Ron DeSantis and the super PAC backing him for President are working to capitalize on one of his more aggressive slogans.
The tees go for $35 apiece.
The spot will run this week in Iowa and New Hampshire as part of a $25 million ad buy targeting the two key early nominating states.
Since launching his bid for the White House in May, DeSantis has made illegal border crossings a cornerstone issue of his campaign. He announced an aggressive immigration agenda in June that, among other things, includes finishing the border wall, sending U.S. troops into Mexico to combat cartels and ending birthright citizenship — a guarantee that those physically born in the United States are granted citizenship, regardless of whether their parents are U.S. citizens.
DeSantis has used the phrase “stone cold dead” on more than one occasion to describe the state drug smugglers would be in if they tried bringing illicit substances into the U.S. on his watch.
He told attendees at a late July town hall in Hollis, New Hampshire, “If these cartels are breaking into a wall and cutting a piece out of the wall and moving product in, that’s going to be the last thing that those people have ever done because they’re going to end up stone-cold dead.”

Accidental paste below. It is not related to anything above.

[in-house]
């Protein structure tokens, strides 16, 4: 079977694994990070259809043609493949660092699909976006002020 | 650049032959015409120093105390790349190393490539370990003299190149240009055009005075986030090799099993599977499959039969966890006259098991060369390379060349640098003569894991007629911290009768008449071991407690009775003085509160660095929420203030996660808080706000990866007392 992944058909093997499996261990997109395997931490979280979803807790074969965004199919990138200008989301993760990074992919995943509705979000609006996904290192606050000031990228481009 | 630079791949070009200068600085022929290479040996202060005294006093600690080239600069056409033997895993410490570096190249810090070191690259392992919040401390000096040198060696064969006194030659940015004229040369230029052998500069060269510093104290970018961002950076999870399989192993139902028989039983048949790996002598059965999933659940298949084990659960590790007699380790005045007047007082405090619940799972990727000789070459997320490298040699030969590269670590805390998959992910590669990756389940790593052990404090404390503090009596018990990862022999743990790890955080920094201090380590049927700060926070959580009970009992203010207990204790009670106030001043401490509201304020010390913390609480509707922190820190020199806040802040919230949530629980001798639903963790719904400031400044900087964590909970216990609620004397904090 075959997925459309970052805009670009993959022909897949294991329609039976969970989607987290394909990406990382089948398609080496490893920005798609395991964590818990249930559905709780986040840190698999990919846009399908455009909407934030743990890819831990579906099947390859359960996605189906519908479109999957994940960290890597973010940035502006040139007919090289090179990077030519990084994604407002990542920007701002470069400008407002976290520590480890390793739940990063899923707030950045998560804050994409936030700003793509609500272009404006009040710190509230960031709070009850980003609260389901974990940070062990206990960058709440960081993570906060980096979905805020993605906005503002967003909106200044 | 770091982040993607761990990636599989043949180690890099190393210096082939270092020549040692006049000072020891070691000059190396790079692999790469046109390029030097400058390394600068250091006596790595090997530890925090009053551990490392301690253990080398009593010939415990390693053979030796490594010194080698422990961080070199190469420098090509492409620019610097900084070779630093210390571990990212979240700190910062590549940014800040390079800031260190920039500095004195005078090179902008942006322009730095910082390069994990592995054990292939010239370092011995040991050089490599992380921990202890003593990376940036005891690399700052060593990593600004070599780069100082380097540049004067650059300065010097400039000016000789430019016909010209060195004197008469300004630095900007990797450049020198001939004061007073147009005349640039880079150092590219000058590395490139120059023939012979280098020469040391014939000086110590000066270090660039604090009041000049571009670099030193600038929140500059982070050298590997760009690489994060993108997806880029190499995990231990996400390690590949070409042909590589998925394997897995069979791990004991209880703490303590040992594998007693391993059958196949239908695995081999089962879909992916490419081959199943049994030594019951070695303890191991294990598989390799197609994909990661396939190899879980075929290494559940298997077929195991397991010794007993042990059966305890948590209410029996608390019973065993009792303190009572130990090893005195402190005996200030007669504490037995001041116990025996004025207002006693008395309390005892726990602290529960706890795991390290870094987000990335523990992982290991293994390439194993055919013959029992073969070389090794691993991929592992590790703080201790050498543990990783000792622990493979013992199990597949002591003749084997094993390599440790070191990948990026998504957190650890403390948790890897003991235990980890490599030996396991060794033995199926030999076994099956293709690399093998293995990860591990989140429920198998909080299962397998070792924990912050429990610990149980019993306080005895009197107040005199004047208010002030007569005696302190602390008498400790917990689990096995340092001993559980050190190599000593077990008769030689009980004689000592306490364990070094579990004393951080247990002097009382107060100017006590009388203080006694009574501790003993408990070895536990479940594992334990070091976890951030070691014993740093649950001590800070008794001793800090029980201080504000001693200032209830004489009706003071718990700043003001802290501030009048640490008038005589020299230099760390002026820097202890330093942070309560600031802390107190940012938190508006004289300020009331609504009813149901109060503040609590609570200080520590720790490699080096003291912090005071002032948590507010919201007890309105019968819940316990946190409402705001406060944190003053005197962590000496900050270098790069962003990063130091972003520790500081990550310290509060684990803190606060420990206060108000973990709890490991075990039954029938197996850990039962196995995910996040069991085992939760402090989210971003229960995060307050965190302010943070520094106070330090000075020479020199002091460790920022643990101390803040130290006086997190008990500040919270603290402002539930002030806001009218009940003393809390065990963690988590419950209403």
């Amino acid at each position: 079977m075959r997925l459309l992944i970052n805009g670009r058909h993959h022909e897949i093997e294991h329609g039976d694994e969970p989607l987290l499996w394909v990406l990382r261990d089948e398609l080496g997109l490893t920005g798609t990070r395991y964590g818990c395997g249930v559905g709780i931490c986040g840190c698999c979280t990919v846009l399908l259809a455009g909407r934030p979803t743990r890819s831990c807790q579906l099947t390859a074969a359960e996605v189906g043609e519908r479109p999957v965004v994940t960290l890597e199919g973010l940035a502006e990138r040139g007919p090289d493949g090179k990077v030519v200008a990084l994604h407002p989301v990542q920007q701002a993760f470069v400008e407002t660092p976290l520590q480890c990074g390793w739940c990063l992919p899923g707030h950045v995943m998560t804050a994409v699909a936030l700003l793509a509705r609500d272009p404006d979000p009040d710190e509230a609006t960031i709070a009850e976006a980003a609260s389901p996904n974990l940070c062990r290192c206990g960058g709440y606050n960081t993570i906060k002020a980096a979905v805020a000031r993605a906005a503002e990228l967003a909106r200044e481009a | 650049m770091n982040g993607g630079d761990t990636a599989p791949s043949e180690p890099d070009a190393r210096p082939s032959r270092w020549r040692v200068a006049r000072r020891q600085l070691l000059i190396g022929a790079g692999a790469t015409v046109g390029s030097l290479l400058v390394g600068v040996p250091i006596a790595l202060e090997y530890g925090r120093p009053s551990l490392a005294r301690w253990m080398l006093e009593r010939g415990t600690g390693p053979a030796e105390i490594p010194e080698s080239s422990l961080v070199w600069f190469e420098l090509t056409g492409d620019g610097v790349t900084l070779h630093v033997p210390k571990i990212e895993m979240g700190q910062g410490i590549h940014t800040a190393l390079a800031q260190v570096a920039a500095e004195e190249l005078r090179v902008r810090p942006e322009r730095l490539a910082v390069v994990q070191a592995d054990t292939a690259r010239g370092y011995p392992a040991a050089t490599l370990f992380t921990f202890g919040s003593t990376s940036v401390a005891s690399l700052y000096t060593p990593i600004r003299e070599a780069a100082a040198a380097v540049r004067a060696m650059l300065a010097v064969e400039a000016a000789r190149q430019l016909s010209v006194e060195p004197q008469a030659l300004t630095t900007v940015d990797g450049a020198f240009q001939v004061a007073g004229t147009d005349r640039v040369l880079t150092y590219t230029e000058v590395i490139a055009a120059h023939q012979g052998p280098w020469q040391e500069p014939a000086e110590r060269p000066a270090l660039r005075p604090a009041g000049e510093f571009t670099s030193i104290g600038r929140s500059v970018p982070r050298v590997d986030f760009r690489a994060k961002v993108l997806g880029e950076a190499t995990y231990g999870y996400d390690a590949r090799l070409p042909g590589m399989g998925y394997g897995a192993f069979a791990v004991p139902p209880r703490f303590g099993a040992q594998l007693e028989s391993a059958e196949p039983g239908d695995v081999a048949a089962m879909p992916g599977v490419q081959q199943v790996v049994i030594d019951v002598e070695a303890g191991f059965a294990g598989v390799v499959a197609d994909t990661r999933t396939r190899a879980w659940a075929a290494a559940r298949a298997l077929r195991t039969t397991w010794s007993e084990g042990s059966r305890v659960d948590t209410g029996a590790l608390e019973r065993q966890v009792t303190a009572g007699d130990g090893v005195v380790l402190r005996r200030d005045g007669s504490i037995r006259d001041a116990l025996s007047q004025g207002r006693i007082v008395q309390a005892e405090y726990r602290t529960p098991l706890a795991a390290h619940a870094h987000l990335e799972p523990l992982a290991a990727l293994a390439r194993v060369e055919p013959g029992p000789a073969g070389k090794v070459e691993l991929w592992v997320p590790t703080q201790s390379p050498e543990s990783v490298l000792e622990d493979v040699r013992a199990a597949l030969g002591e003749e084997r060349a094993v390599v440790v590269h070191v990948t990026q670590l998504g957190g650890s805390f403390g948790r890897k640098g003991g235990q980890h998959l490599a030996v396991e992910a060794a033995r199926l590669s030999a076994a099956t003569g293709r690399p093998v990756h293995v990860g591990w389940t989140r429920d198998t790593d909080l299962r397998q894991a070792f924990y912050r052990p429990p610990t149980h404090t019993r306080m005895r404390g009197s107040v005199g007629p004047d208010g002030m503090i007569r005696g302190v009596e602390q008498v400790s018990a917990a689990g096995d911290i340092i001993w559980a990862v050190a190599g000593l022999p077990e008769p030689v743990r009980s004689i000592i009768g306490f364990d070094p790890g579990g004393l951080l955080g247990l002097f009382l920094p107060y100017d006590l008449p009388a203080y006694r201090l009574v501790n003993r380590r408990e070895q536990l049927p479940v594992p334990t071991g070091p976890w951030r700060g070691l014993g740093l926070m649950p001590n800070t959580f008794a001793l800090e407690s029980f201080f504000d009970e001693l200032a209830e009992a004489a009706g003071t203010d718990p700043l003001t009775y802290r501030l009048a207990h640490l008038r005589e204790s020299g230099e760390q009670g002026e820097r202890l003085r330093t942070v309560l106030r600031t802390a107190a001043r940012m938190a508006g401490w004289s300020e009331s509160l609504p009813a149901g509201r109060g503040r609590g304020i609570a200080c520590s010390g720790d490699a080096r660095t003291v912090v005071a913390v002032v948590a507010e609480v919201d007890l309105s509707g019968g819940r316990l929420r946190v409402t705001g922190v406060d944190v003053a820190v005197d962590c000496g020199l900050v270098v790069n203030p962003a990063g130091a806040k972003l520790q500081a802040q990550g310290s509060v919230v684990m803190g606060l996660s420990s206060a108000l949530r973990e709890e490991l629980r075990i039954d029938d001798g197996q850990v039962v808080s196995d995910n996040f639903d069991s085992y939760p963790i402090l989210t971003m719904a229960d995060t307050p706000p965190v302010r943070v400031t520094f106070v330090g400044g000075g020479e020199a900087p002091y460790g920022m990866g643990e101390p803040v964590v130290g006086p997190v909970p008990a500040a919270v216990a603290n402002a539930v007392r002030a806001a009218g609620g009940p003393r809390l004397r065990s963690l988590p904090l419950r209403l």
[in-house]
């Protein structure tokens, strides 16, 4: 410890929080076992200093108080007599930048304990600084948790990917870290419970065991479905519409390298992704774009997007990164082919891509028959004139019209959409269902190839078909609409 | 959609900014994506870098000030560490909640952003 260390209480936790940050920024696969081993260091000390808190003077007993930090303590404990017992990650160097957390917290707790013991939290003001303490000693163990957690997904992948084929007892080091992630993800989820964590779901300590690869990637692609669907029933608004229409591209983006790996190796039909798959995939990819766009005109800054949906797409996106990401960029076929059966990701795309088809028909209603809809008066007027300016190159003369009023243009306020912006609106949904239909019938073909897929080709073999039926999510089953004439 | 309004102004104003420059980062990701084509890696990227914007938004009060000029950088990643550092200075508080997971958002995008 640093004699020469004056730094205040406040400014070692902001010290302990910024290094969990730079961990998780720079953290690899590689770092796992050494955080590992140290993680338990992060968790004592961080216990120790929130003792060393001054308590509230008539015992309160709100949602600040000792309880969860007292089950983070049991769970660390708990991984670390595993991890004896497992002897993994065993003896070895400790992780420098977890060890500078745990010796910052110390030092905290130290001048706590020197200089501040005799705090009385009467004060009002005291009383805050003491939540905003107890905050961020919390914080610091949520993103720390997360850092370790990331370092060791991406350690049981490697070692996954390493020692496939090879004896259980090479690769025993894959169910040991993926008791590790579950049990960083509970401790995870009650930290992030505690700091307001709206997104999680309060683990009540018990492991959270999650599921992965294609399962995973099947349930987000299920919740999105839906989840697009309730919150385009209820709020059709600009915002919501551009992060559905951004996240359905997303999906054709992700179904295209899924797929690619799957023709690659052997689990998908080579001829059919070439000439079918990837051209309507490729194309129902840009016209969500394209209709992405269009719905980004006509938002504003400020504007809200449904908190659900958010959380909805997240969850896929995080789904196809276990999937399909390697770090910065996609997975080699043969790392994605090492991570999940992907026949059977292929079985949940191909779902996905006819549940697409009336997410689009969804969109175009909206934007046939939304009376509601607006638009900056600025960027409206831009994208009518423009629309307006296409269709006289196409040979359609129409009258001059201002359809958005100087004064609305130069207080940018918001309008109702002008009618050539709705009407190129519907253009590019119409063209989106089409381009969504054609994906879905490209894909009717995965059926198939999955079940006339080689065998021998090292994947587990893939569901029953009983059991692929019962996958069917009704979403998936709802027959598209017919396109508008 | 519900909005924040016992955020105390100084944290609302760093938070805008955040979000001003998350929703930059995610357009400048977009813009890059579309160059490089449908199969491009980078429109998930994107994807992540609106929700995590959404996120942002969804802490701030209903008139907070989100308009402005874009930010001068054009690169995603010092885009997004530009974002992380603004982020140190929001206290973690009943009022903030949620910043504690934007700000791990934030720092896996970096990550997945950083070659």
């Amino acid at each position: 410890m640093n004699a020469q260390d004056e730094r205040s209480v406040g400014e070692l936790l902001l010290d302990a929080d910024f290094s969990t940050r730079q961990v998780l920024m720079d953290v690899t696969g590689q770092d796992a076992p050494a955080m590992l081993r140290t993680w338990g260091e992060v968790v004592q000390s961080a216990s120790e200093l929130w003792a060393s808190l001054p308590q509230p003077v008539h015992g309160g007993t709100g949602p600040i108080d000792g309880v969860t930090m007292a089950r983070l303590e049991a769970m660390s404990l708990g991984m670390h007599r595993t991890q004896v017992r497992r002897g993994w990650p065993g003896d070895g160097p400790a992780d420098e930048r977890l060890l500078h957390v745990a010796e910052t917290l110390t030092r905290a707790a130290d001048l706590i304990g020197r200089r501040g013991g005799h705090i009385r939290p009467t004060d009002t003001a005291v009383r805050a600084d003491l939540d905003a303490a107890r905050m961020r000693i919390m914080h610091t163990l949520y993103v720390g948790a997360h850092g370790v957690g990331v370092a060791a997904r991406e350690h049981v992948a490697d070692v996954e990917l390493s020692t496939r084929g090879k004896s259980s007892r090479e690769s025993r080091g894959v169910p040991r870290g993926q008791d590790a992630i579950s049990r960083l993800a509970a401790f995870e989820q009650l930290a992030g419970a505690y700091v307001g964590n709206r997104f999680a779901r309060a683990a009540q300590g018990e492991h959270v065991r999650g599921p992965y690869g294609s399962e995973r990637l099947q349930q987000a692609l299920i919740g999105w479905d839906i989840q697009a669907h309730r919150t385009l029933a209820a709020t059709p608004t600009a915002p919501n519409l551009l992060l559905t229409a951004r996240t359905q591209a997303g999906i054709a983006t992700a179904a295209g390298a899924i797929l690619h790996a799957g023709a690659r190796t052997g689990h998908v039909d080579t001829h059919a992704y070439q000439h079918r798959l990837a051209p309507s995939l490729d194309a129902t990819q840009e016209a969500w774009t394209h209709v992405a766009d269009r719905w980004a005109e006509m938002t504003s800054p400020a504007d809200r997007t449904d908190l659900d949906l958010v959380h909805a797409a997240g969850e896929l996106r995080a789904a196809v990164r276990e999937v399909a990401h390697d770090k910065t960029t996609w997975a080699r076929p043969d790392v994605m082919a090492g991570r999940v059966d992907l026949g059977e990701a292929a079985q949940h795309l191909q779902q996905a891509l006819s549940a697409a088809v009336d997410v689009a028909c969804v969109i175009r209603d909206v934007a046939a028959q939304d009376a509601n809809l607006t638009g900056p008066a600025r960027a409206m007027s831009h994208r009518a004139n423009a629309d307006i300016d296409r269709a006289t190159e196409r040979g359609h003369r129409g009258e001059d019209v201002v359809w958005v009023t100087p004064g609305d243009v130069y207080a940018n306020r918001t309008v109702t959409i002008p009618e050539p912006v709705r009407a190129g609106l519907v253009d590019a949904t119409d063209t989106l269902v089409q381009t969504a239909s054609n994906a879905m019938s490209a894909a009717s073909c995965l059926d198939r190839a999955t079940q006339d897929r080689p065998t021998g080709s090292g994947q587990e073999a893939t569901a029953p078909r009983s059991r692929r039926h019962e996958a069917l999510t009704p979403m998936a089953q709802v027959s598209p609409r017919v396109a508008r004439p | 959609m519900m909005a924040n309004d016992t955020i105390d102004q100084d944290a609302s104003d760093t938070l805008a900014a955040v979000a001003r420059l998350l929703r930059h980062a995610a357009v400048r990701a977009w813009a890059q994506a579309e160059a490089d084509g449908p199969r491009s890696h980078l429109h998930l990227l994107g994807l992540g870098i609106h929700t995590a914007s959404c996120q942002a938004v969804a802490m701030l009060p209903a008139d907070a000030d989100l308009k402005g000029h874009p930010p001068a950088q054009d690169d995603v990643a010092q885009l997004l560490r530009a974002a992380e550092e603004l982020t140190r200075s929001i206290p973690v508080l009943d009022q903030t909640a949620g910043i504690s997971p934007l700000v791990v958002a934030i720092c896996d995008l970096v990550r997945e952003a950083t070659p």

It was also one of the most memorable lines he delivered during the first Republican presidential debate, when he asserted that “cartels are killing tens of thousands of our fellow citizens” and promised to declare a national emergency “on Day 1” to address the issue.
“When these drug pushers are bringing fentanyl across the border, that is going to be the last thing they do,” he said during the debate. “We are going to use force and we’re going to leave them stone cold dead.”
More than 70,000 Americans die yearly from overdoses involving synthetic opioids other than methadone, principally illegally manufactured fentanyl, according to data from the Centers for Disease Control and Prevention and National Institute on Drug Abuse.
But there are other, better ways to curb the problem than inciting violence, said Venessa Cárdenas, executive director of immigration reform nonprofit America’s Voice.
“His dangerous language and ideas should be viewed through the lens of public safety more than political positioning and horse race maneuvering,” she said in a statement. “The DeSantis campaign is crossing a dangerous threshold with this campaign message and the tens of millions of dollars behind it.”
The new shirts on DeSantis’ website add to a growing selection of merchandise of varying originality, including stickers, decals, hats and T-shirts repeating former President Donald Trump’s demand that America “stop the invasion” and “build the wall.”
A.G. Gancarski of Florida Politics contributed to this report.